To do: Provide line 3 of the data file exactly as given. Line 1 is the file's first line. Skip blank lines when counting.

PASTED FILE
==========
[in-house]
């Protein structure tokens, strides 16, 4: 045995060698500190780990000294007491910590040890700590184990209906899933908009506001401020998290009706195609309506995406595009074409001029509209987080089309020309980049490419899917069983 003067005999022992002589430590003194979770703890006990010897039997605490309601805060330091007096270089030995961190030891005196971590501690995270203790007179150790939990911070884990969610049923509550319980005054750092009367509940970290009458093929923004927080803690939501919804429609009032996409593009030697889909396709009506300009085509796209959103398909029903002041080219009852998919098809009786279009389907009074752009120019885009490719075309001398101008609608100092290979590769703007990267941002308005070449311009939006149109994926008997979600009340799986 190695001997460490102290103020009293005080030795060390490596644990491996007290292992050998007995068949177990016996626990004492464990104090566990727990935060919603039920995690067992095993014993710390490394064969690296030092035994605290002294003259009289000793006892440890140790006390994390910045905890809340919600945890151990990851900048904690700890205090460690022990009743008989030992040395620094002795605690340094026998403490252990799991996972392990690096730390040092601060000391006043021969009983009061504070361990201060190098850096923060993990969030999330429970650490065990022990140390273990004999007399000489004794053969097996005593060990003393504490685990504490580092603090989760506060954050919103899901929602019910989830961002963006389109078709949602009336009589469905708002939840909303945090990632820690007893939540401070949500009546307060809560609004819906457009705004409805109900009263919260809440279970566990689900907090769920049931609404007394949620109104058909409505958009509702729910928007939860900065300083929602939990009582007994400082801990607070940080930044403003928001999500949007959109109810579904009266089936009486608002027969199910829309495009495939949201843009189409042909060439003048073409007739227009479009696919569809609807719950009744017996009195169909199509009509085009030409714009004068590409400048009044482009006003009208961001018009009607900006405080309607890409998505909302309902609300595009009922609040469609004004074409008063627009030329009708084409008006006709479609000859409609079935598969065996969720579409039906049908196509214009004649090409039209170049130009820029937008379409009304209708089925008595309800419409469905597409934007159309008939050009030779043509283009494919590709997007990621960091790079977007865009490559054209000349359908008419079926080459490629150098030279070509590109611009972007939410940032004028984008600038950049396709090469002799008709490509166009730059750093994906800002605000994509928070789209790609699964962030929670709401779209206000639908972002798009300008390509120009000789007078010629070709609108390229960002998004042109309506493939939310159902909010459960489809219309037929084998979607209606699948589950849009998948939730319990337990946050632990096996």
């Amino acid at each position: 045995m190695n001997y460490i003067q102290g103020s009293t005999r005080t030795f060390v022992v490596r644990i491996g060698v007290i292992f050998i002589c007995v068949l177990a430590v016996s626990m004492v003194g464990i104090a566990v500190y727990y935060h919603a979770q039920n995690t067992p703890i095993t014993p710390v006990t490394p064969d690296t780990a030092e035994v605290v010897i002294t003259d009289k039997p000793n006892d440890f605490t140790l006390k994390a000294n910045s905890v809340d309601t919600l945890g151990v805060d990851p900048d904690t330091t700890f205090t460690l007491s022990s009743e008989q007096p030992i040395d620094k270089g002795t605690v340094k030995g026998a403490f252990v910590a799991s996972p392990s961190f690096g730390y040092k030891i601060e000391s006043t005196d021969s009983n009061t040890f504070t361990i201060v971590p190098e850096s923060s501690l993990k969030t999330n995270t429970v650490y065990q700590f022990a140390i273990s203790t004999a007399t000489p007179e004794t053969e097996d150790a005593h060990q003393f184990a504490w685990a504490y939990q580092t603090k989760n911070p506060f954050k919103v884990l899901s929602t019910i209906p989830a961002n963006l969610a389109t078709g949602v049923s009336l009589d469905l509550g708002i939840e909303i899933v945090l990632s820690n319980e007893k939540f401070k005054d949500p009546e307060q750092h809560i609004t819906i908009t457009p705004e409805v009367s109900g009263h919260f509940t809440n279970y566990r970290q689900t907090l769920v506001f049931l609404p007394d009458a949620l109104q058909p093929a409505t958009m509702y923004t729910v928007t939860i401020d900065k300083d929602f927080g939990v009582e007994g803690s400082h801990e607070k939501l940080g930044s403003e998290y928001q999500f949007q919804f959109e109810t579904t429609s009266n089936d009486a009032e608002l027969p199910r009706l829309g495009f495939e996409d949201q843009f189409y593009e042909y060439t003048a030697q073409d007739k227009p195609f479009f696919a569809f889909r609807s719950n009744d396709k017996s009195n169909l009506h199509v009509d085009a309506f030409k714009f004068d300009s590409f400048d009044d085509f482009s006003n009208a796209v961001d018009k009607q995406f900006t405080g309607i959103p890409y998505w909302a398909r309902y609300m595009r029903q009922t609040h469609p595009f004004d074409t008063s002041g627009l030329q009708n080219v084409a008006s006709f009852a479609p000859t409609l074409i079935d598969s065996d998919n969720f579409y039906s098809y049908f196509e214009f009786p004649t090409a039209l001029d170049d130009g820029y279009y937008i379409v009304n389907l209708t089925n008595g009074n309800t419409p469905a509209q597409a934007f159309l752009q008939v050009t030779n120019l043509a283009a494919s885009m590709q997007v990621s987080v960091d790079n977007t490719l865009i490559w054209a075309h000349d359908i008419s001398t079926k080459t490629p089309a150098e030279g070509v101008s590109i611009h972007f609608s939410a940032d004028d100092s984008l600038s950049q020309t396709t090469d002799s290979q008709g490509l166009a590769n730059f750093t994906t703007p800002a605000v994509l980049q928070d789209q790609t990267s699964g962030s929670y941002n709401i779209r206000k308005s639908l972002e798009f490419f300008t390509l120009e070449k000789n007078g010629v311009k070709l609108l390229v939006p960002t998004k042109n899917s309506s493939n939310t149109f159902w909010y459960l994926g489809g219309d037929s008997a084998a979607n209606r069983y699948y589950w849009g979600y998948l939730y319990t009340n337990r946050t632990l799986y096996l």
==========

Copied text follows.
């Amino acid at each position: 045995m190695n001997y460490i003067q102290g103020s009293t005999r005080t030795f060390v022992v490596r644990i491996g060698v007290i292992f050998i002589c007995v068949l177990a430590v016996s626990m004492v003194g464990i104090a566990v500190y727990y935060h919603a979770q039920n995690t067992p703890i095993t014993p710390v006990t490394p064969d690296t780990a030092e035994v605290v010897i002294t003259d009289k039997p000793n006892d440890f605490t140790l006390k994390a000294n910045s905890v809340d309601t919600l945890g151990v805060d990851p900048d904690t330091t700890f205090t460690l007491s022990s009743e008989q007096p030992i040395d620094k270089g002795t605690v340094k030995g026998a403490f252990v910590a799991s996972p392990s961190f690096g730390y040092k030891i601060e000391s006043t005196d021969s009983n009061t040890f504070t361990i201060v971590p190098e850096s923060s501690l993990k969030t999330n995270t429970v650490y065990q700590f022990a140390i273990s203790t004999a007399t000489p007179e004794t053969e097996d150790a005593h060990q003393f184990a504490w685990a504490y939990q580092t603090k989760n911070p506060f954050k919103v884990l899901s929602t019910i209906p989830a961002n963006l969610a389109t078709g949602v049923s009336l009589d469905l509550g708002i939840e909303i899933v945090l990632s820690n319980e007893k939540f401070k005054d949500p009546e307060q750092h809560i609004t819906i908009t457009p705004e409805v009367s109900g009263h919260f509940t809440n279970y566990r970290q689900t907090l769920v506001f049931l609404p007394d009458a949620l109104q058909p093929a409505t958009m509702y923004t729910v928007t939860i401020d900065k300083d929602f927080g939990v009582e007994g803690s400082h801990e607070k939501l940080g930044s403003e998290y928001q999500f949007q919804f959109e109810t579904t429609s009266n089936d009486a009032e608002l027969p199910r009706l829309g495009f495939e996409d949201q843009f189409y593009e042909y060439t003048a030697q073409d007739k227009p195609f479009f696919a569809f889909r609807s719950n009744d396709k017996s009195n169909l009506h199509v009509d085009a309506f030409k714009f004068d300009s590409f400048d009044d085509f482009s006003n009208a796209v961001d018009k009607q995406f900006t405080g309607i959103p890409y998505w909302a398909r309902y609300m595009r029903q009922t609040h469609p595009f004004d074409t008063s002041g627009l030329q009708n080219v084409a008006s006709f009852a479609p000859t409609l074409i079935d598969s065996d998919n969720f579409y039906s098809y049908f196509e214009f009786p004649t090409a039209l001029d170049d130009g820029y279009y937008i379409v009304n389907l209708t089925n008595g009074n309800t419409p469905a509209q597409a934007f159309l752009q008939v050009t030779n120019l043509a283009a494919s885009m590709q997007v990621s987080v960091d790079n977007t490719l865009i490559w054209a075309h000349d359908i008419s001398t079926k080459t490629p089309a150098e030279g070509v101008s590109i611009h972007f609608s939410a940032d004028d100092s984008l600038s950049q020309t396709t090469d002799s290979q008709g490509l166009a590769n730059f750093t994906t703007p800002a605000v994509l980049q928070d789209q790609t990267s699964g962030s929670y941002n709401i779209r206000k308005s639908l972002e798009f490419f300008t390509l120009e070449k000789n007078g010629v311009k070709l609108l390229v939006p960002t998004k042109n899917s309506s493939n939310t149109f159902w909010y459960l994926g489809g219309d037929s008997a084998a979607n209606r069983y699948y589950w849009g979600y998948l939730y319990t009340n337990r946050t632990l799986y096996l």